By Ann Butler
That’s how long it took to sell out Trails 2000’s 25th dinner and auction when ticket sales went live. I believe that puts the event in the rarefied atmosphere of Adele and Barbara Streisand ticket demand.
The Jan. 18 event served as the official reopening of El Moro Spirits & Tavern after its recent fire. And as behooves any organization celebrating an event that continues to thrive after a quarter century, the end result was a night to remember.
Supporters of the organization have become close friends over the years. That’s largely due, I think, to the more than 4,000 hours they spend working together each year planning, building and maintaining trails on land owned privately and by the city of Durango, La Plata County, U.S. Forest Service and Bureau of Land Management. So there was plenty of catching up to do.
As they chatted, guests noshed on appetizers of mushroom ragout on polenta crostini; baked clams with bacon; and marinated olives and feta cheese with bread provided by Bread. Caitlin Cannon and the Cannondolls provided the soundtrack to the cocktail hour. The attendees were treated to a surprise flash dance to the group’s popular “Diamonds and Gold,” coordinated by Jessica Perino.
Dinner included beef raviolo (the plural of ravioli, who knew?) with meat provided by Sunnyside Meats, topped with Parmesan-mushroom brodo, and served with braised kale and gremolata. Vegetarians had the option of portabello-mushroom raviolo. Dessert was a ricotta cake baked specially for the event by Bread. Along with Sunnyside Meats and El Moro, dinner was sponsored by Durango Liquor and Wine and Rocky Mountain Chocolate Factory.
Kudos go to Steamworks Brewing Co. CEO and co-founder Kris Oyler, General Manager David Woodruff and Executive Chef Sean Clark, along with the kitchen and wait staff, for not only providing a great dining experience, but for jumping through hoops to have the restaurant ready in time.
The evening brought in more than $45,000, thanks to the hundreds of auction items donated by local and national businesses.
The group does a great job of creating auction packages, many related to its mission. One of the most memorable was donated by Jeff Speicher and Roger Hayes of Speicher Hayes Financial Group. They contributed a rare 2001 World Cup custom banner (No. 122 out of 200) along with a 16-liter bottle of 2001 Sangiovese Toscano. That size of bottle is called a Balthazar.
After reading that, I had to learn more. That’s not even the largest bottle of wine. Other larger-than-normal bottles include Methuselah, Nebuchadnezzar, Rehoboam, Jeroboam, Melchior, Solomon and Salmanazar. The names are derived from biblical kings, except for Methuselah, who was the oldest man named in the Bible.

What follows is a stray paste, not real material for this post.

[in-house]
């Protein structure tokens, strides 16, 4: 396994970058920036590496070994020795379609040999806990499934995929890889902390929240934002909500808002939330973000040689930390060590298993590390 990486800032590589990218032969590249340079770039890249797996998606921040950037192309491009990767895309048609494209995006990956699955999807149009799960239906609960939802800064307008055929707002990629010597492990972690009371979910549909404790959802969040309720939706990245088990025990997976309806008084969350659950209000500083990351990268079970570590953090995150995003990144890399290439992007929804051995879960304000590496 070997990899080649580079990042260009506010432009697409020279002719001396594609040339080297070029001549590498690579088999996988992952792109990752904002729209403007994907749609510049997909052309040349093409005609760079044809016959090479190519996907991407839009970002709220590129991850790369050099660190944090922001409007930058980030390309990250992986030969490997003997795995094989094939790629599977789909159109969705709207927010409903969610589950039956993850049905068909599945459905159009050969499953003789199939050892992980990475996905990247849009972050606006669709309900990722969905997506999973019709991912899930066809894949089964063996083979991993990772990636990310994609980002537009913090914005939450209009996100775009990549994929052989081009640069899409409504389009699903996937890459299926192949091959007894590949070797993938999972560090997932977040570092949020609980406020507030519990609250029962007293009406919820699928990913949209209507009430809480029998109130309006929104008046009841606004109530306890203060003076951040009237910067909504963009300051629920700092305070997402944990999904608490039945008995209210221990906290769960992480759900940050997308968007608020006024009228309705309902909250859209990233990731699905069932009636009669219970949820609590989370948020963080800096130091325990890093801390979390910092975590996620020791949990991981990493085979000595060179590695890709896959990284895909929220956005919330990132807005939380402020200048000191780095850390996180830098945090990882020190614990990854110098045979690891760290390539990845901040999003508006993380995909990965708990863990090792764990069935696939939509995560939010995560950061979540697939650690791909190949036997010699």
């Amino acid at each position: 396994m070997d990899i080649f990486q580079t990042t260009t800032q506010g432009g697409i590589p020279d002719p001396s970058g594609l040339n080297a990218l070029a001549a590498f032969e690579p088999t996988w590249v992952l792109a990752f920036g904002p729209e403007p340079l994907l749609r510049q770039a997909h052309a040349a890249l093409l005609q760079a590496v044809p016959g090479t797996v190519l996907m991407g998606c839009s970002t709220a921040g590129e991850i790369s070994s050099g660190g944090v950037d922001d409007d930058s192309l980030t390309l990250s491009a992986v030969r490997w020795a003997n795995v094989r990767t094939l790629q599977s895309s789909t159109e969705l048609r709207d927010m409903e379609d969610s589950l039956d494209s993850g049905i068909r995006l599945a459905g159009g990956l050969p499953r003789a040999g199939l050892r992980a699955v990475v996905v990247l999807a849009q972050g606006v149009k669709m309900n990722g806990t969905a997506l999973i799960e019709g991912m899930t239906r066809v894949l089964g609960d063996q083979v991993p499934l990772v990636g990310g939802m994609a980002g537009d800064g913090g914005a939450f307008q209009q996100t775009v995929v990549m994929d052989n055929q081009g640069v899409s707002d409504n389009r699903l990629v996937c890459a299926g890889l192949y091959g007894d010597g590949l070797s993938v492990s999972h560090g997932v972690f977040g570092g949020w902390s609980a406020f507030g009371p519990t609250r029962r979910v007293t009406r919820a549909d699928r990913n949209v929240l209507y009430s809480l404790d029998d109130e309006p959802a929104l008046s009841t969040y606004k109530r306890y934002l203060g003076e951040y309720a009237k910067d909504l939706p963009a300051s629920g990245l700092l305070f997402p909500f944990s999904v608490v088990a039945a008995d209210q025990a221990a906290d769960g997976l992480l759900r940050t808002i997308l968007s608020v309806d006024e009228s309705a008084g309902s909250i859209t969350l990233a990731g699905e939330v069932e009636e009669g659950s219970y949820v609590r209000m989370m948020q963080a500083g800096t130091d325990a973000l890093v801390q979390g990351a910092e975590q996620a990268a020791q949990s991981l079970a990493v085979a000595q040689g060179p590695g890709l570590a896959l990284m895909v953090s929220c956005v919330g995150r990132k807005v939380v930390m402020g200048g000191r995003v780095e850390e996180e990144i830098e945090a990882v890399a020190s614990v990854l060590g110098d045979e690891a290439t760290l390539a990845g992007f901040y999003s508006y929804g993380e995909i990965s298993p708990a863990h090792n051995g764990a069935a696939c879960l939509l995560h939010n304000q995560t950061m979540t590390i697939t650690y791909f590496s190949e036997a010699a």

Despite some intense Googling, I was unable to find an explanation for the use of the biblical names, but I did learn the larger bottles are rare and generally are only sold at auction.
Congratulations on a job well done go to the auction committee, chaired by Shanan Orndorff. Committee members were Katri Annast, Wendy Barney, Allie Burnett, Connie Gordon, TJ Hillinger, Deb Loy, Mary Orans, Mary Oswald, Karen Rudolph and Connie Wian, working under the direction of Trails 2000 Executive Direction Mary Monroe Brown.
In addition to trailwork, the organization also educates trail users and advocates for connectivity of roads, paths and trails. I have covered meetings including for the Forest Service, the city, the county and Durango School District 9-R where Brown has been on hand to represent the interests of diverse trail users.
To learn more, visit www.Trails2000.org or its Facebook page.
HHHI’m back, at least part-time, as I return from medical leave. My email inbox is overflowing, and trying to plow through the backlog would be a full-time job. So, if you sent an email for Neighbors or education between Dec. 27 and Feb. 5 that is still relevant, please send it again.
And thanks for all the cards, calls, rides, meals and errand running. I often write about the generosity of this community, but it’s incredibly heartwarming to experience it firsthand.
HHHCheck back at durangoherald.com for more Neighbors stories and photos. Click on the word “Neighbors” to make sure you haven’t missed any stories. Neighbors runs in the Sunday print edition of The Durango Herald.Here’s how to reach me: firstname.lastname@example.org; phone 375-4584; mail items to the Herald; or drop them off at the front desk. Please include contact names and phone numbers for all items. Follow me on Twitter @Ann_Neighbors.I need photos for all Neighbors items, but they must be high-quality, high-resolution photos (at least 1 MB of memory) and include no more than three to five people. I need to know who’s who, left to right, and who to credit with the photo. Candid photos are better than posed, and photos should be submitted as JPG or TIF attachments.